«This is the appeal of the commons as a 'small form of a new society', because they stand for a power that comes from “below” rather than from the political state and is based on cooperation and collective decision-making rather than on coercion. In this sense, the commons resonate with Audre Lorde's insight that 'the tools of the masters will never dismantle the houses of the masters' [...]» Silvia Federici, Die Welt wieder verzaubern (2021)
What comes to mind when we hear the term "Common Ground" or when we read it as the title of this exhibition? Perhaps it conjures up the image of a communal territory in which labor and resources are fairly distributed and notions of state or private ownership no longer hold sway. But how can such a place still be possible in our capitalist, fast-paced world? Italian philosopher Silvia Federici addresses this question. With the term "commons", she pleads for spaces that move beyond the dominating logic of production and consumption; for spaces that can become the "small form of a new society" 1. She sees this potential, for example, in the development of urban gardens. In her book Aufstand aus der Küche (Uprising from the Kitchen), she traces how such gardens were established in the United States in the 1980s and 1990s and how the initiative of marginalized and migrant communities made them possible in the first place. According to Federici, it is precisely such places that create the premises for new forms of participation by becoming "centers of sociality, knowledge production and cultural and intergenerational exchange". 2 Not lastly, urban gardens provide food security by producing for consumption within the neighborhood rather than for commercial purposes. In the context of a subsistence economy, work can also be redistributed and the division between paid gainful work and unpaid care work can be fundamentally put to question. Consequently, Federici sees the politics of the commons as a revolution in the relationship to ourselves and to others. As a space of thought and possibility for caring and solidary ways of living.
FROM COMMONING TO COMMON GROUND
According to Silvia Federici's reflections, cooperation and collective decision-making become the central element. Accordingly, urban gardens are "commons" and "common ground" at the same time. The term, derived from the studies of philosophy and linguistics, refers to the common ground that is necessary for interpersonal as well as socio-political discussions and negotiations. As in a garden, this ground must be worked out and cultivated together. The challenge here is that this soil is never rigid, but constantly in motion. 3 Because "reality" as such does not exist. Its perception depends on our socialization and on the point of view from which we look at the world. 4 Both the literary scholar Hevin Karakurt and the author Sarah Elena Müller address this aspect in their essays. While Karakurt explains how our understanding of reality is becoming increasingly fragile due to unequal participation or even manipulation through "alternative facts", Müller writes: "There is no independent reality that we could approach researching without standing in it ourselves with at least one foot or hoof." In her essay, a first-person narrator appears, who wants to become one with a goat. It is a (thought) experiment with leaving the human perspective and connecting with other, more-than-human living beings.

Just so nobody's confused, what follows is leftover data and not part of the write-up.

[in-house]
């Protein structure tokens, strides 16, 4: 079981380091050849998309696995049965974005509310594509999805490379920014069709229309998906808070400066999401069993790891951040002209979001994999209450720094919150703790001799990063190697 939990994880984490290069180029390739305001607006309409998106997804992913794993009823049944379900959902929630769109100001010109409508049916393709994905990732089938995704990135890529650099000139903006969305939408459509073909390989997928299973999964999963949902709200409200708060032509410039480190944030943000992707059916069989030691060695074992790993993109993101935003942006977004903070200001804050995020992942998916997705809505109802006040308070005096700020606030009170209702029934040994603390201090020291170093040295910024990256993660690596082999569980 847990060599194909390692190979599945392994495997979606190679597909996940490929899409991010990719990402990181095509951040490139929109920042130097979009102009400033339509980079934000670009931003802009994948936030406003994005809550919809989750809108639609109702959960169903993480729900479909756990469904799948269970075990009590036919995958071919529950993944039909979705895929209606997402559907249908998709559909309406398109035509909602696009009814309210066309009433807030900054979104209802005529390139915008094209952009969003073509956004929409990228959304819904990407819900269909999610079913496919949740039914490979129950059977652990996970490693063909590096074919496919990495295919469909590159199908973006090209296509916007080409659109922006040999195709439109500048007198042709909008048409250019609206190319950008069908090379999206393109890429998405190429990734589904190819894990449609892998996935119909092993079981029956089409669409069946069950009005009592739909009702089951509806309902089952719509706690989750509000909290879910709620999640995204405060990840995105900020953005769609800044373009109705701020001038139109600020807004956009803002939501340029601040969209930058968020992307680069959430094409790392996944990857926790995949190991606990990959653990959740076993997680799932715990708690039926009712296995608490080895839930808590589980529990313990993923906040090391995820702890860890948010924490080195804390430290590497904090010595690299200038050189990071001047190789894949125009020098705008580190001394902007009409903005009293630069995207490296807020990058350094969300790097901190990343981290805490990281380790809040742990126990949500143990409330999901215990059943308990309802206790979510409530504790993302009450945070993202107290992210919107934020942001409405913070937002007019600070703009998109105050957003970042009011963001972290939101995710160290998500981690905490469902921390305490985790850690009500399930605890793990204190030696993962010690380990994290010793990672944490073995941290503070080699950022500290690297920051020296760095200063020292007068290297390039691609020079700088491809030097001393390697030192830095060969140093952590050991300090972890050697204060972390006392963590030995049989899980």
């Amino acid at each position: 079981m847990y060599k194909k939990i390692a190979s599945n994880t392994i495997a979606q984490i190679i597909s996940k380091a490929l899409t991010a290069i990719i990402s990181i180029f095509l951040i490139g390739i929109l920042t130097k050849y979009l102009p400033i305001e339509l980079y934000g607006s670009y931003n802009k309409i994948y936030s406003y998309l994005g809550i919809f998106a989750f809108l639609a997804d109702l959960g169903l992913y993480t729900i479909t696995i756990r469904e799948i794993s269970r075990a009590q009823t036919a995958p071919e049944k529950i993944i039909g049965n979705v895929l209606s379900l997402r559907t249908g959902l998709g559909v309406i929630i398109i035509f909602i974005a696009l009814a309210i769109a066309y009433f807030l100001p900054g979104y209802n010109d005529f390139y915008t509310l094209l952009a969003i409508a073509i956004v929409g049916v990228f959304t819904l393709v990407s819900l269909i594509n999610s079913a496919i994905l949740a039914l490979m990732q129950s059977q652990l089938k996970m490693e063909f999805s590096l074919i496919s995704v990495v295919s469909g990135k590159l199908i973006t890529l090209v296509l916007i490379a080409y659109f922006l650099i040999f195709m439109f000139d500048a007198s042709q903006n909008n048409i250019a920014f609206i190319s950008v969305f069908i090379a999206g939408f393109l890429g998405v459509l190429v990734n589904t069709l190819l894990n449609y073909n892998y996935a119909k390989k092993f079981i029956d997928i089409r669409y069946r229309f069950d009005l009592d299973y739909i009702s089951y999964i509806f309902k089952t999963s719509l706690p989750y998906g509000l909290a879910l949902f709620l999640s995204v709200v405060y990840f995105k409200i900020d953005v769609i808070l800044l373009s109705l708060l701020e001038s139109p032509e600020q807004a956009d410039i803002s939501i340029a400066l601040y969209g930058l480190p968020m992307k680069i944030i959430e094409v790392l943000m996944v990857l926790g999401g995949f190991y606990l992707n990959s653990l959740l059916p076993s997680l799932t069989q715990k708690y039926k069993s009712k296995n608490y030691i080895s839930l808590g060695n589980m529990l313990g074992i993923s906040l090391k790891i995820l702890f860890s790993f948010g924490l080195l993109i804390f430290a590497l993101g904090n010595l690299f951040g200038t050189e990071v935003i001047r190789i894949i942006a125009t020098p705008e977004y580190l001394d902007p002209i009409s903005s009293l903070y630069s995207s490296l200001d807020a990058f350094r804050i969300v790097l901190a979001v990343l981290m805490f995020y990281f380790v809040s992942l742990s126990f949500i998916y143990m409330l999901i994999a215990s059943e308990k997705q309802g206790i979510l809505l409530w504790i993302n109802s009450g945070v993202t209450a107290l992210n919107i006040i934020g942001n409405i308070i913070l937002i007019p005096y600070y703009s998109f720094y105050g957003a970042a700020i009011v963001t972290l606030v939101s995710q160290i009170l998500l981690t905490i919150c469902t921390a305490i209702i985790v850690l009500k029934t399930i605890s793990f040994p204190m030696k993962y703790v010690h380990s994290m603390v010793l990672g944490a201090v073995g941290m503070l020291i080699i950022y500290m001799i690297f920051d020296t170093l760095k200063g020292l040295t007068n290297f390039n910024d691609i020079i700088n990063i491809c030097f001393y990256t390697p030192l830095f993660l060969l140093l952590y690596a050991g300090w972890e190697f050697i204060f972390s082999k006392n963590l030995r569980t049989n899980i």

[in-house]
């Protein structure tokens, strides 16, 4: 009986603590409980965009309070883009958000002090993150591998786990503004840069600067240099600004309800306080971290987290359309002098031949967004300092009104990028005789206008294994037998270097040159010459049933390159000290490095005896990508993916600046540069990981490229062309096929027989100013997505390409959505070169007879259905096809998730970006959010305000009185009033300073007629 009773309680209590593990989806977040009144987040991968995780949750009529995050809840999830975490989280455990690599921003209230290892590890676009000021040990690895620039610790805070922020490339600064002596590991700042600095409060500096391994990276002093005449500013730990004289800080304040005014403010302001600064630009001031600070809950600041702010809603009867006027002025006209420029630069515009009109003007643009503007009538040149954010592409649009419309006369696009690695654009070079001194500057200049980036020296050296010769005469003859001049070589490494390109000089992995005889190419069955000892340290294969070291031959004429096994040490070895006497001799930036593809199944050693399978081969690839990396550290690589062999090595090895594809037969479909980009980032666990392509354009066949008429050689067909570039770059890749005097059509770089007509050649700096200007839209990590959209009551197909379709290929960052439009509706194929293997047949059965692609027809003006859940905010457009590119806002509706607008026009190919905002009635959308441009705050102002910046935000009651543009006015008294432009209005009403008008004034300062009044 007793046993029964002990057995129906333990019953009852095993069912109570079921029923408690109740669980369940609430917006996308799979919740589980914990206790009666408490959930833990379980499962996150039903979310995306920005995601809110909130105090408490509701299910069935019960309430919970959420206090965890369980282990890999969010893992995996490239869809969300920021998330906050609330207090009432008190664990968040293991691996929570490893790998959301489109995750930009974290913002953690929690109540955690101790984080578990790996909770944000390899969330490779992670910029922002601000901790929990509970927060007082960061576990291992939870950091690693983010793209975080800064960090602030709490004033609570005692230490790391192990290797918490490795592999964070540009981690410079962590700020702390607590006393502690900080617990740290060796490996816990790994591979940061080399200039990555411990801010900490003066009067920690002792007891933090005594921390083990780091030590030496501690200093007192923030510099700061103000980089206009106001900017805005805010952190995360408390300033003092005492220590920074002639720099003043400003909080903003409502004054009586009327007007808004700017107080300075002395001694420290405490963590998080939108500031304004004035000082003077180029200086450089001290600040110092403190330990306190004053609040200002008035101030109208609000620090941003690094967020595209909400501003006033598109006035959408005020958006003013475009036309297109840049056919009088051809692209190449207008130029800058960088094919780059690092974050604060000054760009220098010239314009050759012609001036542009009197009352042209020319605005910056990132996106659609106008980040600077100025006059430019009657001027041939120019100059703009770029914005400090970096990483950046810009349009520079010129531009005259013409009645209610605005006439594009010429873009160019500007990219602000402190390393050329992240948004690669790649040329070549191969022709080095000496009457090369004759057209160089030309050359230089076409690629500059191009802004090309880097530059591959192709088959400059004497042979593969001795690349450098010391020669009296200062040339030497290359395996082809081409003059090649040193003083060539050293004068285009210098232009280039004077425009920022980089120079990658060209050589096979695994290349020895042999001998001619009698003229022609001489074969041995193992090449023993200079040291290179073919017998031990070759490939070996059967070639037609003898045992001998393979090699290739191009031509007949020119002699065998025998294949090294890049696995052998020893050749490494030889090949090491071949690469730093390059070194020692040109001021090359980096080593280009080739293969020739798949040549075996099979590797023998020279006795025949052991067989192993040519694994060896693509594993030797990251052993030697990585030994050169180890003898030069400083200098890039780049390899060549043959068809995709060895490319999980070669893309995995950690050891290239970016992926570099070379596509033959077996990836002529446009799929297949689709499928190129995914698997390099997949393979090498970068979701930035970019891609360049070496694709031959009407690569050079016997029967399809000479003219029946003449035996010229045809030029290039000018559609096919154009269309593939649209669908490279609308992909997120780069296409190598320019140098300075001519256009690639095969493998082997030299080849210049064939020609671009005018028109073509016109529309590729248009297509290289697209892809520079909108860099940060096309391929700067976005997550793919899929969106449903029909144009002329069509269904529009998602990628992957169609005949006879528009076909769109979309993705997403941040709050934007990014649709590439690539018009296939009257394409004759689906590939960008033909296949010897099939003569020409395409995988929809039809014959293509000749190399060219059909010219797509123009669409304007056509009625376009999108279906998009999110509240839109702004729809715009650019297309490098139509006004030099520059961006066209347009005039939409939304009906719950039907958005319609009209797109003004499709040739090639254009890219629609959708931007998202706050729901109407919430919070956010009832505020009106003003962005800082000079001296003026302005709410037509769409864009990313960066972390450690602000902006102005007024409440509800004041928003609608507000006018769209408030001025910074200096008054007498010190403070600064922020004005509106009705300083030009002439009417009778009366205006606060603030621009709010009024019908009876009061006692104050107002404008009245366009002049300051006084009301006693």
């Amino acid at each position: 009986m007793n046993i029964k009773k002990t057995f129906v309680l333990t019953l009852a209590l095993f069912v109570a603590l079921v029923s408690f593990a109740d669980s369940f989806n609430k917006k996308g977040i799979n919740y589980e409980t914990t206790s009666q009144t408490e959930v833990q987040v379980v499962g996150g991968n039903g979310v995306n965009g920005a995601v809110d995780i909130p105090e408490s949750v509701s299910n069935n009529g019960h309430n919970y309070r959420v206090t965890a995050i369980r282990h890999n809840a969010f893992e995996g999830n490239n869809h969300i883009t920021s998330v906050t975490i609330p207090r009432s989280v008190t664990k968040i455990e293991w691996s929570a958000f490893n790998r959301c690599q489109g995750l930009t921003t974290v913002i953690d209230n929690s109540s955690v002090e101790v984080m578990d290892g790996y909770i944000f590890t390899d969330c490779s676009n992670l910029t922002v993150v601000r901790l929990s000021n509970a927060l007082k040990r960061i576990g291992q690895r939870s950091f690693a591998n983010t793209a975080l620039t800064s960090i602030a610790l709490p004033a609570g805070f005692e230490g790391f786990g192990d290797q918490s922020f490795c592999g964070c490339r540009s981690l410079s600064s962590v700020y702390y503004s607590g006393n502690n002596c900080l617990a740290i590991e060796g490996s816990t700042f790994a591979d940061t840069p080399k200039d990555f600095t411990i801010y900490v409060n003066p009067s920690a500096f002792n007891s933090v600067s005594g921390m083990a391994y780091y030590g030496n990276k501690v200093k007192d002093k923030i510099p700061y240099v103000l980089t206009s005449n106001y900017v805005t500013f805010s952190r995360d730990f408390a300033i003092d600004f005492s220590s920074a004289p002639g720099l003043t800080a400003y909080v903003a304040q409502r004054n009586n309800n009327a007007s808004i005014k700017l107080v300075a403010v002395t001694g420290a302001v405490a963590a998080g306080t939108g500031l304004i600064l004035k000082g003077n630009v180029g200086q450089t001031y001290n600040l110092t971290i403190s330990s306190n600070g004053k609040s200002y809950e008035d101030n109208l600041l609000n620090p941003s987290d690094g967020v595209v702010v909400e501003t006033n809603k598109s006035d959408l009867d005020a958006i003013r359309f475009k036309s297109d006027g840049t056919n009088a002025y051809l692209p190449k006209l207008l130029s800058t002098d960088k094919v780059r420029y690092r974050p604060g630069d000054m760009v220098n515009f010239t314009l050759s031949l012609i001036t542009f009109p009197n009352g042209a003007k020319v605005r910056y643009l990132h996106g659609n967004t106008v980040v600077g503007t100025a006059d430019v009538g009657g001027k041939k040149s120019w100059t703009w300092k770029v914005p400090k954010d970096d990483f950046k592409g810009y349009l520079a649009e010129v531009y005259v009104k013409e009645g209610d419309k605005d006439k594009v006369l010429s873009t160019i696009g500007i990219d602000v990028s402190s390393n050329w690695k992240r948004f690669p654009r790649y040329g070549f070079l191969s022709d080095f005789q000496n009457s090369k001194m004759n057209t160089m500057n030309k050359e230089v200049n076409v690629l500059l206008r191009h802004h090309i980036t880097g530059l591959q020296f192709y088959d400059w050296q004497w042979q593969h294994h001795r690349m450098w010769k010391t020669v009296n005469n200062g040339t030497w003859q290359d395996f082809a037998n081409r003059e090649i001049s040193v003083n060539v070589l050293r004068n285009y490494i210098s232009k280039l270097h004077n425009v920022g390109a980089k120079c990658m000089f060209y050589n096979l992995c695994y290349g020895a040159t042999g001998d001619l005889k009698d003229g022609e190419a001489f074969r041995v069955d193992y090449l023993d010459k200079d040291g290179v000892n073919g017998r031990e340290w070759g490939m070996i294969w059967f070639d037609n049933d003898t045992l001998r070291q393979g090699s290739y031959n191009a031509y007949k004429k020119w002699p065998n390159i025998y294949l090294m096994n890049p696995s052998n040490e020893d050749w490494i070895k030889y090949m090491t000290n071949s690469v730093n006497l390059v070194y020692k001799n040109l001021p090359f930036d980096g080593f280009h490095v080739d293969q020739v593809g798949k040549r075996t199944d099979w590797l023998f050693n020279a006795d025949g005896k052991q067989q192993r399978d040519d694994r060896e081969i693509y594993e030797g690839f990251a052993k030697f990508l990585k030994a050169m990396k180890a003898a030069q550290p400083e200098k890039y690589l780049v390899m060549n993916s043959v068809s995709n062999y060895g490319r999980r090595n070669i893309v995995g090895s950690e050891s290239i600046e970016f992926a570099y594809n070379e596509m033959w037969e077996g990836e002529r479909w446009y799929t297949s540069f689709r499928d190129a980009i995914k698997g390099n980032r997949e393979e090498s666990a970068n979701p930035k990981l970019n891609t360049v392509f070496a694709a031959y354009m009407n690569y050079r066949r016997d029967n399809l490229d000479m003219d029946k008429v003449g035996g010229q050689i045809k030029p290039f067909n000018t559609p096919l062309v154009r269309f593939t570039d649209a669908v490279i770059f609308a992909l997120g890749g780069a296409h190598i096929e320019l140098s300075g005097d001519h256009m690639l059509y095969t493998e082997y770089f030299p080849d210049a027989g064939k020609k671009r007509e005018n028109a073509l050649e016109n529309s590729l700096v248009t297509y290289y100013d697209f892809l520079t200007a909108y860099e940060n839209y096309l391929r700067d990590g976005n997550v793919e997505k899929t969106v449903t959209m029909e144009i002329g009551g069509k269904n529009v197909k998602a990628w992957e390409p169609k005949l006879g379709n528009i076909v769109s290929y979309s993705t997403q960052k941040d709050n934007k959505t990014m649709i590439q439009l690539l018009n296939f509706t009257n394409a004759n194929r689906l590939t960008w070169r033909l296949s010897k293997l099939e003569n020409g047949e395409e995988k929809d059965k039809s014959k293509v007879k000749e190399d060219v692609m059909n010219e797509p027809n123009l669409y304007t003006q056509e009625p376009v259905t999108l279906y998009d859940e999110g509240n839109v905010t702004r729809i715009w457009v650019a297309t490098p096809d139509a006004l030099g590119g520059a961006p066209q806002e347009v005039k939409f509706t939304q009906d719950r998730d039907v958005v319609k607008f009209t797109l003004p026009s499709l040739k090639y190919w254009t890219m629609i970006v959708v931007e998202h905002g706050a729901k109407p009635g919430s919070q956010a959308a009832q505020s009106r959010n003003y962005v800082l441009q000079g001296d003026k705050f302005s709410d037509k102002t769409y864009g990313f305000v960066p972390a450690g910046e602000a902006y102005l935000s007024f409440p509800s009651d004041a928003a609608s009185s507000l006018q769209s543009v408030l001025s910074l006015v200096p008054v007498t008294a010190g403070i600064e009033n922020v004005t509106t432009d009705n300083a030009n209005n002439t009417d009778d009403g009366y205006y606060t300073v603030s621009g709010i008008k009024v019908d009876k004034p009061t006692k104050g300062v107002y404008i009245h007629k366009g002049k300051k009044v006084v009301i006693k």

The relationship between human and more-than-human beings thus becomes the central aspect. Do we include our "companions" when it comes to negotiating the "Common Ground"? Cultural scientist Julia Grillmayr takes up this question in her essay. Following Donna Haraway, she explains how the border between "nature" and "culture" cannot be drawn at all - although we do so again and again. For this, Haraway uses the term "naturecultures" 5; written without a hyphen, so that the idea does not even arise that these could be two separate spheres.
Yet we give little space to our more-than-human "companions" - neither on the planet, nor in our thinking. Anna Lowenhaupt Tsing's book The mushroom at the End of The World exemplifies how they reclaim this space despite everything. In her book, the US anthropologist examines the Japanese matsutake mushroom, which grows even where the organic soil has been destroyed, i.e. in the midst of "capitalist ruins". Where it sprouts, it forms - like other fungal species - a subterranean network that creates cross-species connections, or diverse "entanglements", as Lowenhaupt Tsing calls them. 6
In this sense, the root network is symbolic of the exchange that is created, of the thoughts that are spun - during the exhibition and beyond. But it requires us to keep questioning our own point of view and find something positive in the complexity that comes with it; that we have the courage to remain restless and to keep fundamentally rethinking our "Common Ground" - again and again.